Paragraph 14 reads: "In addition, Jorgensen was a decorated Gulf War veteran who was affected by his combat experience, Breen said. Jorgensen was battling alcoholism, taking medication for depression and showing problems with self-control, he said."
Man Sentenced In Coleridge DeathBy: BY RANDY DOCKENDORF
HARTINGTON, Neb. -- A rural Hartington, Neb., man will serve the next 17 to 20 years in the state prison for the April stabbing death of a Coleridge, Neb., man.
Troy Jorgensen, 35, was sentenced Monday in Cedar County District Court. He had pleaded guilty to second-degree murder for causing the death of Joshua Kroc, 29, in an April 10 altercation. Jorgensen will received 244 days credit for time served in the Cedar County Jail in Hartington.
The Class 1B felony carried a possible sentence of 20 years to life in prison.
"(Joshua) Kroc was a good and decent man who did not deserve to die, and he died at the misdirected hand of this defendant," District Judge William Binkard said.
Binkard had sentenced Jorgensen to 34 to 40 years in prison, but Nebraska's truth-in-sentencing guidelines mean Jorgensen will be eligible for parole in 17 years. He will be eligible for mandatory release in 20 years.
Jorgensen will serve an additional 10 to 30 months in the state prison for improper burial of human remains. After causing Kroc's death, Jorgensen disposed of the body in a creek west of Verdigre, Neb.
Binkard sentenced Jorgensen to 20 to 60 months on the second count, with no credit for time served in the Cedar County Jail. The Class 4 felony carried a possible maximum sentence of five years imprisonment and a $10,000 fine.
The two sentences will run consecutively, meaning Jorgensen could be released in less than 18 years.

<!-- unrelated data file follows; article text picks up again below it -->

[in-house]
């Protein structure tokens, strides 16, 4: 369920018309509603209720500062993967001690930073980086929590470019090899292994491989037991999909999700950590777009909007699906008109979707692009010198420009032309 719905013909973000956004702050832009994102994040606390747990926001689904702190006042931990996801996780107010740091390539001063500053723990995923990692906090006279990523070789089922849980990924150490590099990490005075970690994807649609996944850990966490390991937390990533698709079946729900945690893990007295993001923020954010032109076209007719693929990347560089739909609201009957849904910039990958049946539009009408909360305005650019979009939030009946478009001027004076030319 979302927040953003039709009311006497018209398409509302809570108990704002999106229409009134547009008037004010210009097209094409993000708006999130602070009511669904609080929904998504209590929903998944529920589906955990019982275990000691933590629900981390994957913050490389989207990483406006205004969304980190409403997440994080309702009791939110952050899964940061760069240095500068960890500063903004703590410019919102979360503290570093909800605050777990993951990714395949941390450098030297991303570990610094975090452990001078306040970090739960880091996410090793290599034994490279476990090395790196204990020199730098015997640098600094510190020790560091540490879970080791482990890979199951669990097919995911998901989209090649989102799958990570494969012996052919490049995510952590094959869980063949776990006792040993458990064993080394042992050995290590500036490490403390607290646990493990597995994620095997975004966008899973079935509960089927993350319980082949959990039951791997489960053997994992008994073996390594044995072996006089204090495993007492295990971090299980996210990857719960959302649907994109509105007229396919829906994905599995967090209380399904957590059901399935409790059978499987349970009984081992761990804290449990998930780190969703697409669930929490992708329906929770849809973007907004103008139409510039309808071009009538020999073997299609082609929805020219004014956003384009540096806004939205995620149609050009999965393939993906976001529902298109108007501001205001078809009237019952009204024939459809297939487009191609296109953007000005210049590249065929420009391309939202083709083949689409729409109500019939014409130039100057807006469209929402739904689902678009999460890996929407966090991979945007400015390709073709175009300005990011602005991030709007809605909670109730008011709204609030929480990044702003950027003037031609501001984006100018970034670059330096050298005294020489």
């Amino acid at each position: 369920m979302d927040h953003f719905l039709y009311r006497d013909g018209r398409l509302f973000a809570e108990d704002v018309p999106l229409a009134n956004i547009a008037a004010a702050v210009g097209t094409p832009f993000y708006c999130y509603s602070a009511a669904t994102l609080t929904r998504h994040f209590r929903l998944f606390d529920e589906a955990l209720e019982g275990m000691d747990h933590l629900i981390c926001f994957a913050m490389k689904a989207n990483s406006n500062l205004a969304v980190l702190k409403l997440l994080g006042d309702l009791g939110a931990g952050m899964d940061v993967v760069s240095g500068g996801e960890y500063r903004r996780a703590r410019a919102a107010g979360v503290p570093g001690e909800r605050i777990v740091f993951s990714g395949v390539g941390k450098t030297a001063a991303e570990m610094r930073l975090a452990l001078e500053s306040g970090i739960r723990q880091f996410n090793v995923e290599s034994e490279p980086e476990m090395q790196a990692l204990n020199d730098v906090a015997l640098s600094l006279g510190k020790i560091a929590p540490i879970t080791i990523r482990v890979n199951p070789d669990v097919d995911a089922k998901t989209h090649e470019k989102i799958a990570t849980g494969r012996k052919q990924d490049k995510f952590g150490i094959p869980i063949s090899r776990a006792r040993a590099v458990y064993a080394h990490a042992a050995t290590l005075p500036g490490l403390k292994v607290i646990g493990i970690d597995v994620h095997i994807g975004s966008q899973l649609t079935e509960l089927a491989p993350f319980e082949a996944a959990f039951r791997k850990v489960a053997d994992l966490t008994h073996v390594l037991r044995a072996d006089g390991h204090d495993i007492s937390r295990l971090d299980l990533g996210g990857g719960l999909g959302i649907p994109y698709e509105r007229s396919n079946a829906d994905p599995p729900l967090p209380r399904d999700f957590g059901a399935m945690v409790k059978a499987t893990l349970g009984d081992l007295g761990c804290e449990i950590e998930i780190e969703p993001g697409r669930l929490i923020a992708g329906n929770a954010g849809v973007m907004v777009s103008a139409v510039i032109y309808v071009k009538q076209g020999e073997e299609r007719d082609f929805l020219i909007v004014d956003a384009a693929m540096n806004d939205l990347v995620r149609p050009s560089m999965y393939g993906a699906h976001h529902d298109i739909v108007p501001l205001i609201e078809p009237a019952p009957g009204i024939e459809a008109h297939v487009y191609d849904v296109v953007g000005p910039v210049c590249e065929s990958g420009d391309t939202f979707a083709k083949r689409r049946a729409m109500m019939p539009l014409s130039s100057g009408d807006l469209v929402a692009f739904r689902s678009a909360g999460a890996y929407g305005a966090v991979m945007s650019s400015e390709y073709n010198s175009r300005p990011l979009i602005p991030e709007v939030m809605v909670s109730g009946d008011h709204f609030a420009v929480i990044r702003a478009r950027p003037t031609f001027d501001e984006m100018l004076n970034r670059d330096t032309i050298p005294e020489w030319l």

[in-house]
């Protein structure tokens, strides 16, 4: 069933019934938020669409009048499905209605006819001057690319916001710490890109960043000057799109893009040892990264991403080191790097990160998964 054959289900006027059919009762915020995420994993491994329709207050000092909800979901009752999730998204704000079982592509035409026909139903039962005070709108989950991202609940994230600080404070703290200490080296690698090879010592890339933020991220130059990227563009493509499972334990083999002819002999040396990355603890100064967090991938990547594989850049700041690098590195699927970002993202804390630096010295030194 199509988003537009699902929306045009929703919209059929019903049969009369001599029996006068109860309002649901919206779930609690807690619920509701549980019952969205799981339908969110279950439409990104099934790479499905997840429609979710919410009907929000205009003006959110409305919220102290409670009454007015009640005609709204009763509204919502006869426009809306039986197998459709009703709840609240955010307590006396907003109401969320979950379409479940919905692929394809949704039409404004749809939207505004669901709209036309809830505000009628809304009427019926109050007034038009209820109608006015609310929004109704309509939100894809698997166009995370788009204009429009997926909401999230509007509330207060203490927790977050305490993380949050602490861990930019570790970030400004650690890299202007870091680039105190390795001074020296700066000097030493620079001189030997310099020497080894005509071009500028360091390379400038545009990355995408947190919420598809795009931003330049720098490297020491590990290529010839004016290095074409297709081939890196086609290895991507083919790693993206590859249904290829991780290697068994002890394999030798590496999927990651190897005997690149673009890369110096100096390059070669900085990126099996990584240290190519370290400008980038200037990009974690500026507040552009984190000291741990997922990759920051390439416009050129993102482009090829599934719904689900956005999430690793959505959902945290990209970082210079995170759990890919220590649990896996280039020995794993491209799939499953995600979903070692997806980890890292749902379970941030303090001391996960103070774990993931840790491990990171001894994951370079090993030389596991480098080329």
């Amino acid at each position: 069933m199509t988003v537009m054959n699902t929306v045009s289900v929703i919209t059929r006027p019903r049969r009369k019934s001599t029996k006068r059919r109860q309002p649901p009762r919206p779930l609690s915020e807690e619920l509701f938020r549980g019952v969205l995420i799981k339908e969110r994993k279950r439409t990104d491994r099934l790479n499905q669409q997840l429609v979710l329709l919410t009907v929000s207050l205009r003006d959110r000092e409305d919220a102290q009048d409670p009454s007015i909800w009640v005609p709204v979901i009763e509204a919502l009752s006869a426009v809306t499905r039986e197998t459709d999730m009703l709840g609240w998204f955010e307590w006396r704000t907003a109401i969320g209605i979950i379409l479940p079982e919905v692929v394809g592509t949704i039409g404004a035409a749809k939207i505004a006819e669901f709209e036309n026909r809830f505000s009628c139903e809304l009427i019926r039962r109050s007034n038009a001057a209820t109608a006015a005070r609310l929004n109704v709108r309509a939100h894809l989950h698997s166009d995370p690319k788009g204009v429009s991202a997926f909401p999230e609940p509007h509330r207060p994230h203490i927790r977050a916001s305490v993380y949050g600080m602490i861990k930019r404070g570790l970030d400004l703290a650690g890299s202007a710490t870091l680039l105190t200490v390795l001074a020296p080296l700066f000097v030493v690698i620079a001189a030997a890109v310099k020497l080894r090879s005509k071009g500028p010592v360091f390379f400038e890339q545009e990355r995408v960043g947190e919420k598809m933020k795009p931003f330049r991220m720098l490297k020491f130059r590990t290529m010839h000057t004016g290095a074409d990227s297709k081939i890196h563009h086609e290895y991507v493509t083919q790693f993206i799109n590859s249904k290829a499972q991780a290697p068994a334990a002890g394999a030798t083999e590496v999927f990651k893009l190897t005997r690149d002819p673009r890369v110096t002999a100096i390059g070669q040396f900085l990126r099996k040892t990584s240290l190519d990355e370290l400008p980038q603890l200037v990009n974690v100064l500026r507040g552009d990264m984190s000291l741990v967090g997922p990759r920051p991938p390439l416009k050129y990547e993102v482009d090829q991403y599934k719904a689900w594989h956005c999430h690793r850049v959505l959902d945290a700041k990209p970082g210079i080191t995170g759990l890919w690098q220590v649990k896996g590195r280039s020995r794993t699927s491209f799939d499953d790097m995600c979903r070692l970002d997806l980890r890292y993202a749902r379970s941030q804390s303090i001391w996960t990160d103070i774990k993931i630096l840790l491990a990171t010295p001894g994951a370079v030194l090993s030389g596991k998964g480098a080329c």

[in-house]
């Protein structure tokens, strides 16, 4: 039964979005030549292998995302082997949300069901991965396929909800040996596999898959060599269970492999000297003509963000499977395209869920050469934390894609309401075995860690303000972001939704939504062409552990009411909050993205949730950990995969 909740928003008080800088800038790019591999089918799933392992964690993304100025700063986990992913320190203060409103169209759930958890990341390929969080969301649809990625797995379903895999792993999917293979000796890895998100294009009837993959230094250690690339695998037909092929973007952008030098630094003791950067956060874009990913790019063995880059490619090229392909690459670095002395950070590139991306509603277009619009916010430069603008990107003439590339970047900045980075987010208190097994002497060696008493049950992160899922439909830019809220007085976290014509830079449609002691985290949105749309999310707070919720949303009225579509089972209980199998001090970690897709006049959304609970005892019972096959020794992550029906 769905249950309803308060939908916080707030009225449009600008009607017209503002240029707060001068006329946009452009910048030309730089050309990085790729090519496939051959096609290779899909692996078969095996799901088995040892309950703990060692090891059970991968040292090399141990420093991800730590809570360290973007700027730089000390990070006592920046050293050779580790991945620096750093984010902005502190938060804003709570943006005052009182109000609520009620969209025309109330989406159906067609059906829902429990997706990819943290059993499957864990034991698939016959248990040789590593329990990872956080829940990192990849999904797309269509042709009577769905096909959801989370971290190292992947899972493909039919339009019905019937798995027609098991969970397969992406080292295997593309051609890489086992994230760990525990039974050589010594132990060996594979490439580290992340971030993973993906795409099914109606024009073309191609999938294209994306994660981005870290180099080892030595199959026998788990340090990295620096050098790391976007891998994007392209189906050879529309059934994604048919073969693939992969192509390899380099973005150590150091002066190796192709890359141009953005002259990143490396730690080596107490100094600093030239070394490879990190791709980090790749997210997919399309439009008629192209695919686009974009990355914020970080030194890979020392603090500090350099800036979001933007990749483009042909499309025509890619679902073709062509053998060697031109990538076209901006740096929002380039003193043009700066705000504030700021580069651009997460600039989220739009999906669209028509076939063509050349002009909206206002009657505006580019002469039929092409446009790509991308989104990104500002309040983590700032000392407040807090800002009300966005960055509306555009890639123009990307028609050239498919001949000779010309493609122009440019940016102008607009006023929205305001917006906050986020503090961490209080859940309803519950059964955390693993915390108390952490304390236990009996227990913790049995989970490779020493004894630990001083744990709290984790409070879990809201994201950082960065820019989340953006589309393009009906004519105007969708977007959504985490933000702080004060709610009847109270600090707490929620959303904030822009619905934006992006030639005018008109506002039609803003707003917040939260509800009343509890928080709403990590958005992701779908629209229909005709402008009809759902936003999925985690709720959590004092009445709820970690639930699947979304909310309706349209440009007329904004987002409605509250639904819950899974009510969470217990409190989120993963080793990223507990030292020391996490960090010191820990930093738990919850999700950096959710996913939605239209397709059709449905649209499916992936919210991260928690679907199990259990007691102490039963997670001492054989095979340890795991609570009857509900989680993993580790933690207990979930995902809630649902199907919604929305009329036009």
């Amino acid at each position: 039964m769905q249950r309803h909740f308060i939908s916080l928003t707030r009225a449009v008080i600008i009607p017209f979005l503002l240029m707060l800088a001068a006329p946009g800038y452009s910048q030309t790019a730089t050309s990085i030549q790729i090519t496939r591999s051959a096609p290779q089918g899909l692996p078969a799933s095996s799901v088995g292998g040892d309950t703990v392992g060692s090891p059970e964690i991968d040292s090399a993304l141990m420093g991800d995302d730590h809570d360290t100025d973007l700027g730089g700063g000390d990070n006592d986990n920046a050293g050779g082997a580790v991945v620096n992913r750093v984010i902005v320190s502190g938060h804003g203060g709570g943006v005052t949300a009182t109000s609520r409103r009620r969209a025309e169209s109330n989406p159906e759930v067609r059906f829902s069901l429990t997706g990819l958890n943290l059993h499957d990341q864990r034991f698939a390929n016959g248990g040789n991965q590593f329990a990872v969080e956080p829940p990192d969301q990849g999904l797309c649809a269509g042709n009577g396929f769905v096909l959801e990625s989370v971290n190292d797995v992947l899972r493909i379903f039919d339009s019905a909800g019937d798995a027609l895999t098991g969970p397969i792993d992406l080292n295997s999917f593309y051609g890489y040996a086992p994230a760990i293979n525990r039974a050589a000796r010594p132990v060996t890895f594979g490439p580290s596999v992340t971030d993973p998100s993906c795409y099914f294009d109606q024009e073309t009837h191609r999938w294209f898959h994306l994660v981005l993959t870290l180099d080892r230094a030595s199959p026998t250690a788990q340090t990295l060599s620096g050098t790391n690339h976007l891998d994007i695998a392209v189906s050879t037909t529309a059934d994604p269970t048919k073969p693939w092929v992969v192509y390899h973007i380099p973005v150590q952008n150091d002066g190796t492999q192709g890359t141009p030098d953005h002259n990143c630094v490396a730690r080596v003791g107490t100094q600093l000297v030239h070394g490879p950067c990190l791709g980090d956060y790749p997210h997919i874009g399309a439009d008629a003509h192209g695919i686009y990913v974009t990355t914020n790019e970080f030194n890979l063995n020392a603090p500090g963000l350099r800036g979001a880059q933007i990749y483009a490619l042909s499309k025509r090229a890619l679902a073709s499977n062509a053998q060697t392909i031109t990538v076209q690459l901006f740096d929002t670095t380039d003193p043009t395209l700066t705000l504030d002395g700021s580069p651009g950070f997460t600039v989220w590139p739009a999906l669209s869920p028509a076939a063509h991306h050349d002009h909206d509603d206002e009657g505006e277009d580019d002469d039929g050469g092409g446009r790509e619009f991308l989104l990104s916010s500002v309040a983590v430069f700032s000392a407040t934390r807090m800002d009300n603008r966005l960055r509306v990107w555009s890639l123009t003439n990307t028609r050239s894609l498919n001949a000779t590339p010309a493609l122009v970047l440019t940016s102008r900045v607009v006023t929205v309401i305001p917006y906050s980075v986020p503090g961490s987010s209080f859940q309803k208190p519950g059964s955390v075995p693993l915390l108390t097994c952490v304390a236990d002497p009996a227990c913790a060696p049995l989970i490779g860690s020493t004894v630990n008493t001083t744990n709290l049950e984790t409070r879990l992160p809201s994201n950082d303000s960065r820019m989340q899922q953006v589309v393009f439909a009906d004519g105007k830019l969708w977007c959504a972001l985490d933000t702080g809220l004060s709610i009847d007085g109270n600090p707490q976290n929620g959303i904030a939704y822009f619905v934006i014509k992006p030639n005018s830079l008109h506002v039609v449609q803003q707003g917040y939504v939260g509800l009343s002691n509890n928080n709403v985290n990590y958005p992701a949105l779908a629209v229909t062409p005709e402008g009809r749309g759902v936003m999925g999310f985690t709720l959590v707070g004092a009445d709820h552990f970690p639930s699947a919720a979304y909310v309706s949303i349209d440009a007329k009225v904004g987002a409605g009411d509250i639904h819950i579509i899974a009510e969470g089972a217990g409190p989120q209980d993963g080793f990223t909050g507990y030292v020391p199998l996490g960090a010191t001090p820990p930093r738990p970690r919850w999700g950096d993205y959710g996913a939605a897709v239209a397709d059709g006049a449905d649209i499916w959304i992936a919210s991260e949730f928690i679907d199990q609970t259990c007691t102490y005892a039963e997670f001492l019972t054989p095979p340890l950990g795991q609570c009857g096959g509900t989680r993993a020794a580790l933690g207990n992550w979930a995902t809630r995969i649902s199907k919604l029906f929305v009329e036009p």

Jorgensen confessed to the killing and told authorities the location of Kroc's body. The April 16 recovery of the remains came after an intensive search in northeast Nebraska.
The fatal altercation arose over Kroc's relationship with Jorgensen's estranged wife, Angela, the defendant said. Jorgensen originally said the two men parted following the argument, and he didn't see Kroc again.
Despite confessing to the crime, Jorgensen later pleaded not guilty to first-degree murder. He changed his plea last month when the murder charge was reduced.
Jorgensen addressed the Kroc family during Monday's sentencing. "There is no way to figure out how I can say I'm sorry. I didn't intend for anybody to be hurt," he said.
Defense attorney Kelly Breen asked the court to look at mitigating factors. He pointed to Jorgensen's military service, work record and desire to reunite with his wife and two stepchildren.
In addition, Jorgensen was a decorated Gulf War veteran who was affected by his combat experience, Breen said. Jorgensen was battling alcoholism, taking medication for depression and showing problems with self-control, he said.
"His family said he came back changed (from the war). He was prone to depression and prone to anger," Breen said.
Jorgensen's temper and jealousy led to his altercation with Kroc, Breen said. "What was a good motivation was turned into very bad actions," the attorney said.